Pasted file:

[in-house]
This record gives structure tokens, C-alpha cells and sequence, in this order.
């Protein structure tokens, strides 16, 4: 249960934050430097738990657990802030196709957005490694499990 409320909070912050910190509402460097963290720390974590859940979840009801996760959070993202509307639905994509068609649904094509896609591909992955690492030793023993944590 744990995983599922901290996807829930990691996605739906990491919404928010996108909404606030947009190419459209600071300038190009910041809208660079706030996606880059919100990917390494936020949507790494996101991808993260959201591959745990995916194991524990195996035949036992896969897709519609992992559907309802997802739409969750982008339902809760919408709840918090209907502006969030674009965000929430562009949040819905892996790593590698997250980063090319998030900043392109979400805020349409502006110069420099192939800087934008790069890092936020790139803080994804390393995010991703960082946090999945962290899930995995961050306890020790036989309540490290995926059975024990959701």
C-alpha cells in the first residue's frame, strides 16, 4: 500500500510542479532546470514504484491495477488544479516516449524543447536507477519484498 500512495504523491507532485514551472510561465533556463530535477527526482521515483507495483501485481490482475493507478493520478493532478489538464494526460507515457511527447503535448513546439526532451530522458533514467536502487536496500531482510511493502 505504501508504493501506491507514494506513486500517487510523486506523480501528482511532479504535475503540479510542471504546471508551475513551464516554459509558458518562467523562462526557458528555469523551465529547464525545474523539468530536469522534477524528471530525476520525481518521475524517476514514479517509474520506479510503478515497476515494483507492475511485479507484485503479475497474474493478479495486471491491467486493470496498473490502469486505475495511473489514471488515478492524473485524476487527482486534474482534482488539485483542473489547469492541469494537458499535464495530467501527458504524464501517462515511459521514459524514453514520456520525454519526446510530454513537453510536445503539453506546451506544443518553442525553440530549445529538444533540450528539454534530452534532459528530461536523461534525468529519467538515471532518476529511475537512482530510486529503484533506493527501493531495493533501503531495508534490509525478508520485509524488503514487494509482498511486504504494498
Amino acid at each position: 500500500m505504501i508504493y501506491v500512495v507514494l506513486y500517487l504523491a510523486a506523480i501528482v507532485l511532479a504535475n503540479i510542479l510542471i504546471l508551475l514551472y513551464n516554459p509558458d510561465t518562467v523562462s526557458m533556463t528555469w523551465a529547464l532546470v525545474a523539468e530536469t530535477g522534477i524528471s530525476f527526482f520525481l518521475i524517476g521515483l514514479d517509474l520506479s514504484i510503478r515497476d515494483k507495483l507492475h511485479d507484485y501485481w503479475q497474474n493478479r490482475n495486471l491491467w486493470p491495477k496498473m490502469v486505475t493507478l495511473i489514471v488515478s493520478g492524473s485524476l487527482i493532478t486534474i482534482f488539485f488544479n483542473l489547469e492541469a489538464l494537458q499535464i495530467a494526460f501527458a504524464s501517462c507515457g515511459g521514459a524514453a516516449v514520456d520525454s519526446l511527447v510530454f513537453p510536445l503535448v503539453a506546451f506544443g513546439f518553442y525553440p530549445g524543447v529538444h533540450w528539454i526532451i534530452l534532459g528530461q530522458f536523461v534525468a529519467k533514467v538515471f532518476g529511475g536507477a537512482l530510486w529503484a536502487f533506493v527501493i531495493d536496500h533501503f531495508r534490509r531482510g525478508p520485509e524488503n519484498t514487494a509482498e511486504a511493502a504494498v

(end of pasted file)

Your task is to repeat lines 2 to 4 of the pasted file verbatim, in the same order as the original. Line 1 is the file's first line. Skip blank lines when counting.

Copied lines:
This record gives structure tokens, C-alpha cells and sequence, in this order.
């Protein structure tokens, strides 16, 4: 249960934050430097738990657990802030196709957005490694499990 409320909070912050910190509402460097963290720390974590859940979840009801996760959070993202509307639905994509068609649904094509896609591909992955690492030793023993944590 744990995983599922901290996807829930990691996605739906990491919404928010996108909404606030947009190419459209600071300038190009910041809208660079706030996606880059919100990917390494936020949507790494996101991808993260959201591959745990995916194991524990195996035949036992896969897709519609992992559907309802997802739409969750982008339902809760919408709840918090209907502006969030674009965000929430562009949040819905892996790593590698997250980063090319998030900043392109979400805020349409502006110069420099192939800087934008790069890092936020790139803080994804390393995010991703960082946090999945962290899930995995961050306890020790036989309540490290995926059975024990959701």
C-alpha cells in the first residue's frame, strides 16, 4: 500500500510542479532546470514504484491495477488544479516516449524543447536507477519484498 500512495504523491507532485514551472510561465533556463530535477527526482521515483507495483501485481490482475493507478493520478493532478489538464494526460507515457511527447503535448513546439526532451530522458533514467536502487536496500531482510511493502 505504501508504493501506491507514494506513486500517487510523486506523480501528482511532479504535475503540479510542471504546471508551475513551464516554459509558458518562467523562462526557458528555469523551465529547464525545474523539468530536469522534477524528471530525476520525481518521475524517476514514479517509474520506479510503478515497476515494483507492475511485479507484485503479475497474474493478479495486471491491467486493470496498473490502469486505475495511473489514471488515478492524473485524476487527482486534474482534482488539485483542473489547469492541469494537458499535464495530467501527458504524464501517462515511459521514459524514453514520456520525454519526446510530454513537453510536445503539453506546451506544443518553442525553440530549445529538444533540450528539454534530452534532459528530461536523461534525468529519467538515471532518476529511475537512482530510486529503484533506493527501493531495493533501503531495508534490509525478508520485509524488503514487494509482498511486504504494498